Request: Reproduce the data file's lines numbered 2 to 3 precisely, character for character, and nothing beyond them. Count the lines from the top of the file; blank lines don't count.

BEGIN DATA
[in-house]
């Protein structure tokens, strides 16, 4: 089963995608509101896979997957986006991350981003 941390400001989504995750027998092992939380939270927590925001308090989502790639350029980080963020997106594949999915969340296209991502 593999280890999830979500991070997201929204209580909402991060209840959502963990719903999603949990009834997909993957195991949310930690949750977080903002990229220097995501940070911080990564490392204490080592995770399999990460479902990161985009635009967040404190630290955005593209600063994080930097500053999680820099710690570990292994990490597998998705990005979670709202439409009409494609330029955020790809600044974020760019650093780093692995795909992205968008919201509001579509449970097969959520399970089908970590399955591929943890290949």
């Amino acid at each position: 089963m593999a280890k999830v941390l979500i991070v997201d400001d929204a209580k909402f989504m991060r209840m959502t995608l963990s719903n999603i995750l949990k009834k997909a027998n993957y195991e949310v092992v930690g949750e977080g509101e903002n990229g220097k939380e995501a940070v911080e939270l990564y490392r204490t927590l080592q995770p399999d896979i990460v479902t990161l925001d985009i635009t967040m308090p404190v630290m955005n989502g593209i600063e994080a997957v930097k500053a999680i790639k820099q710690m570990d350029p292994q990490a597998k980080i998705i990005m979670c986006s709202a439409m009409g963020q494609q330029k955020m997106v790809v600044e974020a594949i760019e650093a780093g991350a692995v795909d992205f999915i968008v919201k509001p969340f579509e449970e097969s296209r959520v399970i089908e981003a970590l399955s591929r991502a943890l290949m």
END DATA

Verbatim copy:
């Protein structure tokens, strides 16, 4: 089963995608509101896979997957986006991350981003 941390400001989504995750027998092992939380939270927590925001308090989502790639350029980080963020997106594949999915969340296209991502 593999280890999830979500991070997201929204209580909402991060209840959502963990719903999603949990009834997909993957195991949310930690949750977080903002990229220097995501940070911080990564490392204490080592995770399999990460479902990161985009635009967040404190630290955005593209600063994080930097500053999680820099710690570990292994990490597998998705990005979670709202439409009409494609330029955020790809600044974020760019650093780093692995795909992205968008919201509001579509449970097969959520399970089908970590399955591929943890290949």
């Amino acid at each position: 089963m593999a280890k999830v941390l979500i991070v997201d400001d929204a209580k909402f989504m991060r209840m959502t995608l963990s719903n999603i995750l949990k009834k997909a027998n993957y195991e949310v092992v930690g949750e977080g509101e903002n990229g220097k939380e995501a940070v911080e939270l990564y490392r204490t927590l080592q995770p399999d896979i990460v479902t990161l925001d985009i635009t967040m308090p404190v630290m955005n989502g593209i600063e994080a997957v930097k500053a999680i790639k820099q710690m570990d350029p292994q990490a597998k980080i998705i990005m979670c986006s709202a439409m009409g963020q494609q330029k955020m997106v790809v600044e974020a594949i760019e650093a780093g991350a692995v795909d992205f999915i968008v919201k509001p969340f579509e449970e097969s296209r959520v399970i089908e981003a970590l399955s591929r991502a943890l290949m």